Roasted Butternut Squash

Roasted Butternut Squash

By Michelle Alfaro

If you’re looking for a delicious vegetable side for your holiday table, then look no farther than this Roasted Butternut Squash! Squash in general used to really intimidate me. We NEVER had it growing up, and I had never really watched anyone prepare it. It was totally an alien vegetable. Once upon a time,I was feeling particularly adventurous at the store, so I picked one up and promised myself I would learn the winter squash secrets, and boy was I pleased with the results.

Butternut squash has a hard peel that can be brutal to get off. It once deformed my vegetable peeler, which has never peeled the same again. But! I have since discovered an excellent tip that makes the skin removal of this vegetable super easy. Cut the ends off the squash. Poke it all over with a fork, then throw it in the microwave, on high, for about 3 minutes. Let it sit there until it’s cool enough to handle and the peel will be about 80% easier to deal with. Nowadays, I spare my vegetable peeler and (very carefully!) use a sharp knife to remove the peel. SO worth it, and SO much easier!

All squash have seeds. For a butternut, they are usually located in the bottom portion that looks a bit like bell. Remove the bell shape from the taller upper shape, then cut the bell in half. Scrape the seeds out, then cut the whole squash into bite sized pieces. Even with the microwave, it may still take a bit of muscle to get it all squared away, just make sure your knife is sharp, and refuse to quit.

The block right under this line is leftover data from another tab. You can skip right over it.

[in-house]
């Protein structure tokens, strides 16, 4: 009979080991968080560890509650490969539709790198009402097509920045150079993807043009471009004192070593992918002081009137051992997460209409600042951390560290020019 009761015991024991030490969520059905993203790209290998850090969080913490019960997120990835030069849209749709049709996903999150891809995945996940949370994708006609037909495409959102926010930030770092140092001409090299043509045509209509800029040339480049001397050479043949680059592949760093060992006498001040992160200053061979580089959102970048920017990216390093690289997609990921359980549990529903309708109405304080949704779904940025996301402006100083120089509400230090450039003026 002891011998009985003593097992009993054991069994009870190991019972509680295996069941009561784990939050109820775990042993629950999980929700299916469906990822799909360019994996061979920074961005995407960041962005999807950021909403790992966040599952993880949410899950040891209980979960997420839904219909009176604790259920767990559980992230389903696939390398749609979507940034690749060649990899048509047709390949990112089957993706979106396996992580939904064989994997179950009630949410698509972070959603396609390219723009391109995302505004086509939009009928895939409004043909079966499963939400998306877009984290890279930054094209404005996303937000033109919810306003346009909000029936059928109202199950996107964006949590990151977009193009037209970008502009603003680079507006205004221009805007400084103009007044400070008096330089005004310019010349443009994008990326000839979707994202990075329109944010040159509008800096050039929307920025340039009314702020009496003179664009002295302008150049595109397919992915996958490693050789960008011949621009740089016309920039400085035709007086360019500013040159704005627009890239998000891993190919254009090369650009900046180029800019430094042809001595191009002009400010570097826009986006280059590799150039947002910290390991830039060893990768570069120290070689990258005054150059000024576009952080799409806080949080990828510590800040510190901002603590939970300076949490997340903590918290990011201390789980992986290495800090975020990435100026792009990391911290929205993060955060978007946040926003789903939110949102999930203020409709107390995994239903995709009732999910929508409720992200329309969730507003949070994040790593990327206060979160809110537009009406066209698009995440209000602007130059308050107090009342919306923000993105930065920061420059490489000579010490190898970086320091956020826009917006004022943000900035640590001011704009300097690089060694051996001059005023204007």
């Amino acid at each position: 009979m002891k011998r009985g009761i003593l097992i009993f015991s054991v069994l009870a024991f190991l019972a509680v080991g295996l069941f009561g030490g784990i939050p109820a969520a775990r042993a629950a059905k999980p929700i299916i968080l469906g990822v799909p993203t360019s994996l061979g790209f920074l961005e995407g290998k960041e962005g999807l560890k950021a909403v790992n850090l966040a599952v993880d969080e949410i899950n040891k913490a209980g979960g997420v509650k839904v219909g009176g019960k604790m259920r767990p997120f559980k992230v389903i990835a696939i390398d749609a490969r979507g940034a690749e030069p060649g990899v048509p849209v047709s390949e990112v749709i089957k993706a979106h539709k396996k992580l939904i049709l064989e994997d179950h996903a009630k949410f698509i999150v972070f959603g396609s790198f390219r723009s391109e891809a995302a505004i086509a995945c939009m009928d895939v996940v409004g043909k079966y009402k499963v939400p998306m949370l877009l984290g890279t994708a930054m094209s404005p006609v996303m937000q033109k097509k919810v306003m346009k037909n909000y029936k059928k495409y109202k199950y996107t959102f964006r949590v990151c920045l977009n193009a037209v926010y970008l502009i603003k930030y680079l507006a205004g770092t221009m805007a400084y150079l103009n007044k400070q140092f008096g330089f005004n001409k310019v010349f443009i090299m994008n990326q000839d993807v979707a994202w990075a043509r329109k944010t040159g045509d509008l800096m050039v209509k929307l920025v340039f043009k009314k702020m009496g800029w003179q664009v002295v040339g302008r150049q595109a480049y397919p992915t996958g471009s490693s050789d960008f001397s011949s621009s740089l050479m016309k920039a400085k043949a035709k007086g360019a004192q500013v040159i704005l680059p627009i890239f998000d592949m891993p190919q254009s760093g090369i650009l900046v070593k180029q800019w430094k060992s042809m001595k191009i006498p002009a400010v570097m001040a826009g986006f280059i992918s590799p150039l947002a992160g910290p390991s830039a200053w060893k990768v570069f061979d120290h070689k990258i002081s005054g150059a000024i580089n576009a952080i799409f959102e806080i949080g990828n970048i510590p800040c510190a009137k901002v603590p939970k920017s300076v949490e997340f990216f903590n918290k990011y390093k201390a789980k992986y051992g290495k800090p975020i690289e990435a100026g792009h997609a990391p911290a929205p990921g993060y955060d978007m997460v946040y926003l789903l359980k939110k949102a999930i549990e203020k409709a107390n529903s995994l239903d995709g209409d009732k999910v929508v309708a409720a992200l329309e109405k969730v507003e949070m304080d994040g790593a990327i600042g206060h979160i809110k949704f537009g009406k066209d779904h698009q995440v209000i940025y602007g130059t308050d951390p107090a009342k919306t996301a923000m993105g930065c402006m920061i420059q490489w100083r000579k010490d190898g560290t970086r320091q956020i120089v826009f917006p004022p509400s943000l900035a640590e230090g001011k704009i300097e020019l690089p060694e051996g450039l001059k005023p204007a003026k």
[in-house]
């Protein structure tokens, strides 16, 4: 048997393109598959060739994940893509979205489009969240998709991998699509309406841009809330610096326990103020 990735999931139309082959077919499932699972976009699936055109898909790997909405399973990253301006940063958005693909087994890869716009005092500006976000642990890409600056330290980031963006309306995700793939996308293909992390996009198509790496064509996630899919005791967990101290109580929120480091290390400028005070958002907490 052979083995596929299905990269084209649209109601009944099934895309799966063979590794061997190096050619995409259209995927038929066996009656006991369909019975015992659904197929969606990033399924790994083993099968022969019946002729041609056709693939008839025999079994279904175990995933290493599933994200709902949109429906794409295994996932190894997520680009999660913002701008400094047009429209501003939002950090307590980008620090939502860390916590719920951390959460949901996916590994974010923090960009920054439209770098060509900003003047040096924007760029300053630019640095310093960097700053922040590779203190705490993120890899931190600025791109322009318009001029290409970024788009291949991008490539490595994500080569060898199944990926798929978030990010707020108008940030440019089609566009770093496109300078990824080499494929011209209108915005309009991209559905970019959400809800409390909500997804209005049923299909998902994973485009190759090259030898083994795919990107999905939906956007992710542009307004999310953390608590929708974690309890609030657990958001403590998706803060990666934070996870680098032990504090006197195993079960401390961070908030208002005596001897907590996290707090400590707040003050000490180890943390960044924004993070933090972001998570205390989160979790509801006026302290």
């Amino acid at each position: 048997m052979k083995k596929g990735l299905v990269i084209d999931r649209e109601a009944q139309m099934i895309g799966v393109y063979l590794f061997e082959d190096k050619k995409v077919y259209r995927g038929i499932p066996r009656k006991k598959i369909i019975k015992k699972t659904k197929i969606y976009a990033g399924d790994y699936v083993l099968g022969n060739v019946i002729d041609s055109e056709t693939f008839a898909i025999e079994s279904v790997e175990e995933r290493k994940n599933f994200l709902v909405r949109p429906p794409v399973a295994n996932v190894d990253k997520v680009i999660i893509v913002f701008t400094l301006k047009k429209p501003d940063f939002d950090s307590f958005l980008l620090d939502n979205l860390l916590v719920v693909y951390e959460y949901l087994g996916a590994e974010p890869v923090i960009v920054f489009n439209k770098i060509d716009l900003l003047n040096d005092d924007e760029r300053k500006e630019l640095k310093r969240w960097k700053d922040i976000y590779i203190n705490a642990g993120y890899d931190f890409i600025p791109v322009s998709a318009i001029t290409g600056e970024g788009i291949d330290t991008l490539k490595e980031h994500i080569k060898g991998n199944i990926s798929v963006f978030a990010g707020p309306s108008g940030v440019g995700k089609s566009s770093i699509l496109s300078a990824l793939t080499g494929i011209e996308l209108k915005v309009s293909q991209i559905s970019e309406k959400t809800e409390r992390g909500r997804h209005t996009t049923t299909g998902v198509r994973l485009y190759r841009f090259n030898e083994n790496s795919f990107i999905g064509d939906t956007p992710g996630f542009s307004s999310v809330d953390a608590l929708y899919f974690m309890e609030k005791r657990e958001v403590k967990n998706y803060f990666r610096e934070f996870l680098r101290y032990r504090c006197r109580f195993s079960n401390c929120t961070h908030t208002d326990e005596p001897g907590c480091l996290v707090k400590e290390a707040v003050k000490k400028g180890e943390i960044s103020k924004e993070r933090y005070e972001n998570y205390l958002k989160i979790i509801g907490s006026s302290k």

Now that you’ve got that pesky peel taken care of, here’s the rest of the recipe!


1 butternut squash, peeled, seeds removed, and cut into bite sized chunks

2 Tbs olive oil

Salt and pepper, to taste

Instructions: Preheat oven to 425 degrees. Spread cut squash on a baking pan. Try not to crowd one pan with too much squash. If the squash you picked up was very large, use two pans instead of overloading one pan. Toss with olive oil, then salt and pepper to taste.

Put in preheated oven, and proceed to forget about it. No really, it’s pretty hard to burn this squash, and the longer you are patient, the more caramelized and scrumptious it gets. I usually let mine roast for about 30 minutes, but you can let it go for longer or shorter, depending on how small you cut your pieces. Pull them out when the chunks are soft and the bottoms are browned and delicious. Do yourself a favor and don’t tell your loved ones what they’re eating until after they tried it. Their new favorite vegetable!